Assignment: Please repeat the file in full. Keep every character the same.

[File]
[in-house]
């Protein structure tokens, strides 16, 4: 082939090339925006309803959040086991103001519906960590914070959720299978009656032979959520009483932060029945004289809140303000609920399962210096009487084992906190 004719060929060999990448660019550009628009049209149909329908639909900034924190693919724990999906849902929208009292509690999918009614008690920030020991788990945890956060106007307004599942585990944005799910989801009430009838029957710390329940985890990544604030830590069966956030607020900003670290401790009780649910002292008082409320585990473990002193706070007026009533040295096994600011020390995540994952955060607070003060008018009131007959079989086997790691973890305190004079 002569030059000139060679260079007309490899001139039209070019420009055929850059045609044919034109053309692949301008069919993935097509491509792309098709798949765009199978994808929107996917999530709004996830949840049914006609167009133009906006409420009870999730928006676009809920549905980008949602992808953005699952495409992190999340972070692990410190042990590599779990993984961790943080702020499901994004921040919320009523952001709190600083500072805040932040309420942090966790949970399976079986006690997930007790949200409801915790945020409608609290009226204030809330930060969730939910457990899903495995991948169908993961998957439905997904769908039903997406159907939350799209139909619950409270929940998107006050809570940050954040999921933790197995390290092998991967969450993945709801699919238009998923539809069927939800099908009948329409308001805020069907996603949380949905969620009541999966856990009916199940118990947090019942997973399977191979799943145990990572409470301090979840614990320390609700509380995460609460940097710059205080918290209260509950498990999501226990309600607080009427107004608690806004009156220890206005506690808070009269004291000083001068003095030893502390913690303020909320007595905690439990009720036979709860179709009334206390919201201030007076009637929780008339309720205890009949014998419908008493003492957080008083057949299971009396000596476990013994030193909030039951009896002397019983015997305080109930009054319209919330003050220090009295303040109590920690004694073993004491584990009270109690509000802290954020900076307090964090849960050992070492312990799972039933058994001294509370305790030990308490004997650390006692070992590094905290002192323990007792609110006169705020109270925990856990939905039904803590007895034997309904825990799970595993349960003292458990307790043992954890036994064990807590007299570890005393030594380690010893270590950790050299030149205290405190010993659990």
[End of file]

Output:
[in-house]
């Protein structure tokens, strides 16, 4: 082939090339925006309803959040086991103001519906960590914070959720299978009656032979959520009483932060029945004289809140303000609920399962210096009487084992906190 004719060929060999990448660019550009628009049209149909329908639909900034924190693919724990999906849902929208009292509690999918009614008690920030020991788990945890956060106007307004599942585990944005799910989801009430009838029957710390329940985890990544604030830590069966956030607020900003670290401790009780649910002292008082409320585990473990002193706070007026009533040295096994600011020390995540994952955060607070003060008018009131007959079989086997790691973890305190004079 002569030059000139060679260079007309490899001139039209070019420009055929850059045609044919034109053309692949301008069919993935097509491509792309098709798949765009199978994808929107996917999530709004996830949840049914006609167009133009906006409420009870999730928006676009809920549905980008949602992808953005699952495409992190999340972070692990410190042990590599779990993984961790943080702020499901994004921040919320009523952001709190600083500072805040932040309420942090966790949970399976079986006690997930007790949200409801915790945020409608609290009226204030809330930060969730939910457990899903495995991948169908993961998957439905997904769908039903997406159907939350799209139909619950409270929940998107006050809570940050954040999921933790197995390290092998991967969450993945709801699919238009998923539809069927939800099908009948329409308001805020069907996603949380949905969620009541999966856990009916199940118990947090019942997973399977191979799943145990990572409470301090979840614990320390609700509380995460609460940097710059205080918290209260509950498990999501226990309600607080009427107004608690806004009156220890206005506690808070009269004291000083001068003095030893502390913690303020909320007595905690439990009720036979709860179709009334206390919201201030007076009637929780008339309720205890009949014998419908008493003492957080008083057949299971009396000596476990013994030193909030039951009896002397019983015997305080109930009054319209919330003050220090009295303040109590920690004694073993004491584990009270109690509000802290954020900076307090964090849960050992070492312990799972039933058994001294509370305790030990308490004997650390006692070992590094905290002192323990007792609110006169705020109270925990856990939905039904803590007895034997309904825990799970595993349960003292458990307790043992954890036994064990807590007299570890005393030594380690010893270590950790050299030149205290405190010993659990």